North Carolina Sea Grant
Coastwatch Currents

Coastwatch Currents

August 29, 2016 | E-Ching Lee

Story by Kathleen Onorevole

Photos by Rhett Register

August 26, 2016


Scientists share lesson plans based on their research with local teachers at SciREN events.

Teachers know back to school means more than new notebooks and fresh calendars. With the new school year upon us, STEM — Science, Technology, Engineering and Math — educators in North Carolina’s Triangle are brainstorming novel ways to engage their students in these fields. If you can relate, grab that new planner because on the evening of Sept. 9, you have a date with SciREN Triangle!

Now in its third year, this free networking event brings science from the research bench to the classroom. The event will be held from 5:30 to 9 p.m. on Friday, Sept. 9, at the North Carolina Museum of Natural Sciences in Raleigh.

SciREN, which stands for Scientific Research and Education Network, has a simple goal: to provide classroom teachers with STEM lesson plans written by North Carolina scientists. At the annual networking event, researchers provide information about their lesson plans while local formal and informal educators circulate the facility, talking to the scientists and picking up materials.

SciREN organizers know that not just any lesson plan will do: There are standards to be met and specific topics to be covered. That’s why, before participating all scientists receive training in writing lesson plans that meet state and federal education standards. The resulting lesson plans can be fully integrated into the STEM curriculum.


Participating scientists receive training on how to write lesson plans that meet state and federal education standards.

Scientists base the lesson plans on their own research, so commonplace topics take on exciting new dimensions. Students may explore the effects of climate change on coral reefs through a lesson on ocean acidification, or learn about the importance of habitat diversity using tropical butterflies as a case study. As a result, teachers can expose their students to the dynamic and varied nature of contemporary science, possibly inspiring future scientists in the process.

Lesson plans represent the physical product of SciREN, but the organization has thrived due to the personal connections made between teachers and researchers. At SciREN events, teachers meet researchers face-to-face, giving them opportunities to learn about ongoing research and start relationships that could lead to classroom visits. The energy at a SciREN event is positively infectious!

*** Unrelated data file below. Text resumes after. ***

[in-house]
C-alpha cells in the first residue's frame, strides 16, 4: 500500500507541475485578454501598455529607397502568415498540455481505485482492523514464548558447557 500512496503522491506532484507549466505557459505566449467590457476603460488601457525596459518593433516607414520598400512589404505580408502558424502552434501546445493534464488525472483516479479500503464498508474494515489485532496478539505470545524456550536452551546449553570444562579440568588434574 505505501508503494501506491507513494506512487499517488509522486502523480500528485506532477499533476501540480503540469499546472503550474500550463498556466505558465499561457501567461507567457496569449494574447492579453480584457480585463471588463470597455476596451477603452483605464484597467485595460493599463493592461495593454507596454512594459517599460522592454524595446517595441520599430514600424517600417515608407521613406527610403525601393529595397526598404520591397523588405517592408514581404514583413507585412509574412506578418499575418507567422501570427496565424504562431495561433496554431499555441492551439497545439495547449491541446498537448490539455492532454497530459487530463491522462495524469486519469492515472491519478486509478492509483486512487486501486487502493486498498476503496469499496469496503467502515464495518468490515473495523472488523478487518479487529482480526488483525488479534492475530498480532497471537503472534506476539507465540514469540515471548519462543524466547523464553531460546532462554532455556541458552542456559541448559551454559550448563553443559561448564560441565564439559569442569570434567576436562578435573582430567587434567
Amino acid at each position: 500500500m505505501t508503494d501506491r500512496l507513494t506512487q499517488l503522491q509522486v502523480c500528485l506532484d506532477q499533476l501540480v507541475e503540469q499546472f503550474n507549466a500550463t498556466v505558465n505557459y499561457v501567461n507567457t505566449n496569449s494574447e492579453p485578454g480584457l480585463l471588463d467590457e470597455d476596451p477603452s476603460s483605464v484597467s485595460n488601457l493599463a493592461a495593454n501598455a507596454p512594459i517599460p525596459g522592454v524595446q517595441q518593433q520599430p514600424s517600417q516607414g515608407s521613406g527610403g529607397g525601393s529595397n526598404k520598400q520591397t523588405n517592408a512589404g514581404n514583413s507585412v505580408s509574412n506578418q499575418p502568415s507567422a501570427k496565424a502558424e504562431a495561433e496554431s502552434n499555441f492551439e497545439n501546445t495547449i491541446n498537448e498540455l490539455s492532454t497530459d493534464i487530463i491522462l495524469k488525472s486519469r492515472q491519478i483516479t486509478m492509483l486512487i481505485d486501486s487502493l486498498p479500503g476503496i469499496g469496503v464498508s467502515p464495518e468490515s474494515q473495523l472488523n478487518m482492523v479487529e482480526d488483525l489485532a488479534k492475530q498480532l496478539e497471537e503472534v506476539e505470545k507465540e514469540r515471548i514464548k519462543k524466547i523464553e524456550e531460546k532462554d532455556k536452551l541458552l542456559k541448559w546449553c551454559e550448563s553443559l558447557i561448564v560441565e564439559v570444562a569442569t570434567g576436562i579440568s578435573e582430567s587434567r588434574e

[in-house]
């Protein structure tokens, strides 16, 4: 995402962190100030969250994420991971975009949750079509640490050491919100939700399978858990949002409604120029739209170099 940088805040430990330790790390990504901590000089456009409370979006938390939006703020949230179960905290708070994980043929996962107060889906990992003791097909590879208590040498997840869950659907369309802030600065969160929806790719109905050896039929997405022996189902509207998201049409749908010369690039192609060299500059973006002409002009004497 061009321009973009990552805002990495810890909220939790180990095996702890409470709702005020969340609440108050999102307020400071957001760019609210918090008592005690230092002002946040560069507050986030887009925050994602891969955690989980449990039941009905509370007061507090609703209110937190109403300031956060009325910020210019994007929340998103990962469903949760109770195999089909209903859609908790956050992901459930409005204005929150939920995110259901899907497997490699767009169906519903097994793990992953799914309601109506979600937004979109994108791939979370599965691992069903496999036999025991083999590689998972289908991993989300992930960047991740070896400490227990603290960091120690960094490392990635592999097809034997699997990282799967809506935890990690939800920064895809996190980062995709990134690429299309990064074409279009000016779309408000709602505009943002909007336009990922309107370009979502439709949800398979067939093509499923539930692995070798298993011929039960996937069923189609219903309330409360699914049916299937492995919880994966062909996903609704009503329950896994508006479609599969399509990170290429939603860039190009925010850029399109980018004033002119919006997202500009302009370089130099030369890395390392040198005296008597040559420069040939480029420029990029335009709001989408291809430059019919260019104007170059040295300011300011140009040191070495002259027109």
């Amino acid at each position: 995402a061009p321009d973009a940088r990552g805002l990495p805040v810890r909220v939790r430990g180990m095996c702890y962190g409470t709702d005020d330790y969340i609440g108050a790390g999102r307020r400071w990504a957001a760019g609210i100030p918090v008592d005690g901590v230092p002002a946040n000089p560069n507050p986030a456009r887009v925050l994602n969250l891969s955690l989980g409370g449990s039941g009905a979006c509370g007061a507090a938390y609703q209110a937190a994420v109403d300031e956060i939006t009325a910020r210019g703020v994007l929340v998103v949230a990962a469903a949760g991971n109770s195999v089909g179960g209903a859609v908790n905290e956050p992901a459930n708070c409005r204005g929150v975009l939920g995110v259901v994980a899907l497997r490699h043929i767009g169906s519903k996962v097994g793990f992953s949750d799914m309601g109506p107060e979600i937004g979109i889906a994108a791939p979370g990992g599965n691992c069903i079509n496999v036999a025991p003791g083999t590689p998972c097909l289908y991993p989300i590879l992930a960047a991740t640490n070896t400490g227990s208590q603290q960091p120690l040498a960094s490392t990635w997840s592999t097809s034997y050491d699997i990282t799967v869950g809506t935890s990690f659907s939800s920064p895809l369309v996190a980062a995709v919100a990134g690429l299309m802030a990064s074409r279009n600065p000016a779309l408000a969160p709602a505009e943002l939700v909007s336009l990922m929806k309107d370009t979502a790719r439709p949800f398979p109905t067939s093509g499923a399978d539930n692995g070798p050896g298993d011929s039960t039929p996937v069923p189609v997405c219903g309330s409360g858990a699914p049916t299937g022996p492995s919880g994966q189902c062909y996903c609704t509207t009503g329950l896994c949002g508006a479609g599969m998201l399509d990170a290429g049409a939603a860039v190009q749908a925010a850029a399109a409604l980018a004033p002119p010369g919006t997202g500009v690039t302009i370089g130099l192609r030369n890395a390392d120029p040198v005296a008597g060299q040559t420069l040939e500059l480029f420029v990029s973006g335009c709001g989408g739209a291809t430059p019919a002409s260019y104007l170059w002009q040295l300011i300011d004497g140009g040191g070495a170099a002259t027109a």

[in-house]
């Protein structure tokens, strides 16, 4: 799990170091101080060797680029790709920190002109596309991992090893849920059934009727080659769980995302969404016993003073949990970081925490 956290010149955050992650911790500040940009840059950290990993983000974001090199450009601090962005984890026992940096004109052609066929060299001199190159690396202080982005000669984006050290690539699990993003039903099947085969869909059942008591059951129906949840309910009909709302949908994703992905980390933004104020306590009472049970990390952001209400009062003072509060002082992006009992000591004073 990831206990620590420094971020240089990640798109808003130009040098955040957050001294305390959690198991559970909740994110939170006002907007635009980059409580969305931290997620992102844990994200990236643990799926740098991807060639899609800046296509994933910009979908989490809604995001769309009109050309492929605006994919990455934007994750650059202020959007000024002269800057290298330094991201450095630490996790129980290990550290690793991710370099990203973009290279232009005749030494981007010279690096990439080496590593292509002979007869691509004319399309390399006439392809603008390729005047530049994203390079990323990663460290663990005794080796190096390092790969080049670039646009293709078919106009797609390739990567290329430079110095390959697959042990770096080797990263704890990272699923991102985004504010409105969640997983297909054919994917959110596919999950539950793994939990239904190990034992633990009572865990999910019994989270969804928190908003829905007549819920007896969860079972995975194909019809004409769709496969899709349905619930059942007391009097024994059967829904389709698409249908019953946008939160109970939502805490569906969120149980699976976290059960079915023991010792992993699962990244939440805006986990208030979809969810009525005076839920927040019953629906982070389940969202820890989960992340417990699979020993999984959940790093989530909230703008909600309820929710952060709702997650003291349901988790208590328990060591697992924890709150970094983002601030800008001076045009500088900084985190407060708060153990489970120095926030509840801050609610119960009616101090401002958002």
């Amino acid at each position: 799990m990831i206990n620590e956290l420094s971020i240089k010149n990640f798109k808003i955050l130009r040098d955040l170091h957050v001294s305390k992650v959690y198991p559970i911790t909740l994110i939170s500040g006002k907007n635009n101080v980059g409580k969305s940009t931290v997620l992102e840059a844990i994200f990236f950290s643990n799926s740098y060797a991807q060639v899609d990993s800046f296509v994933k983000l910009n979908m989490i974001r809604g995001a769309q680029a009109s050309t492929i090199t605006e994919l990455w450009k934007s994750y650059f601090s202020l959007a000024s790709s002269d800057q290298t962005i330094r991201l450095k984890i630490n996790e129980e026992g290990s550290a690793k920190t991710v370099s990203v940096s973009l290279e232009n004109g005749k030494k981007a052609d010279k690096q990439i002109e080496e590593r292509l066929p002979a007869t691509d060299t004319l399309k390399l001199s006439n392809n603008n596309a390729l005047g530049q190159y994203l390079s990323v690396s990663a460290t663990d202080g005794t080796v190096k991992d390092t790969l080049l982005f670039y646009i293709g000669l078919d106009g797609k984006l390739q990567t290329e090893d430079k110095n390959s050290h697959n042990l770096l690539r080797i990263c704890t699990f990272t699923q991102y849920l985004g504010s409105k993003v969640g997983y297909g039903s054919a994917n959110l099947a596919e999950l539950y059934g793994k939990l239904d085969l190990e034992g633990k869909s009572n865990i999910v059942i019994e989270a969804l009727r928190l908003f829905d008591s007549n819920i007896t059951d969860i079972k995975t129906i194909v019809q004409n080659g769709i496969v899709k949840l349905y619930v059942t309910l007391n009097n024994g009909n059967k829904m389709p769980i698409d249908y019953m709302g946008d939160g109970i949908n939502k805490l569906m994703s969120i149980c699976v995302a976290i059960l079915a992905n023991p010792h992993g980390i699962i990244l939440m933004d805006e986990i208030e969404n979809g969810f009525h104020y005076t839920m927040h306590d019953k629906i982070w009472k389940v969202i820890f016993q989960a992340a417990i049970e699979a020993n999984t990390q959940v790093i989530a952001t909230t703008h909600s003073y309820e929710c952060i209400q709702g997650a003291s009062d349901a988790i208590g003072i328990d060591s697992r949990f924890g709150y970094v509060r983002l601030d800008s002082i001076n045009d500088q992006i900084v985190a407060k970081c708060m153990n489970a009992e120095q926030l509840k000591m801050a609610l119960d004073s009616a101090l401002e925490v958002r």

Lessons plans offered through SciREN cover a wide range of topics for a variety of grade levels.

In response to teacher feedback, SciREN has added more lesson plans for elementary-school students and encouraged researchers to integrate mathematics into lessons. A typical SciREN event includes lessons for a wide range of target ages and topics. Researchers have even designed some lessons for humanities teachers, hoping to integrate STEM into their curriculum. Most lessons can easily be applied in an informal education center.

SciREN is a North Carolina original, founded in 2012 by graduate students at the University of North Carolina at Chapel Hill’s Institute of Marine Sciences, with funding from North Carolina Sea Grant. Look for a more in-depth article about SciREN — and its recent southern expansion — in the Holiday 2016 issue of Coastwatch.


Event attendees also can enjoy a pizza dinner and win door prizes in addition to learning how to bring cutting-edge science into the classroom.

It is free to attend this event but registration is encouraged, so pencil in a date with SciREN today. In addition to cutting-edge science, teachers can receive one Continuing Education Unit for attending this networking event.

Don’t miss this great chance to incorporate current science into an exciting new school year of discovery!

Kathleen Onorevole is a master’s student in the Piehler lab at the University of North Carolina-Chapel Hill’s Institute of Marine Sciences in Morehead City. Her research focuses on denitrification rates in restored oyster reefs and salt marshes. Onorevole also writes for the UNC-CH Marine Sciences graduate student blog, UNdertheC.


Comments are closed.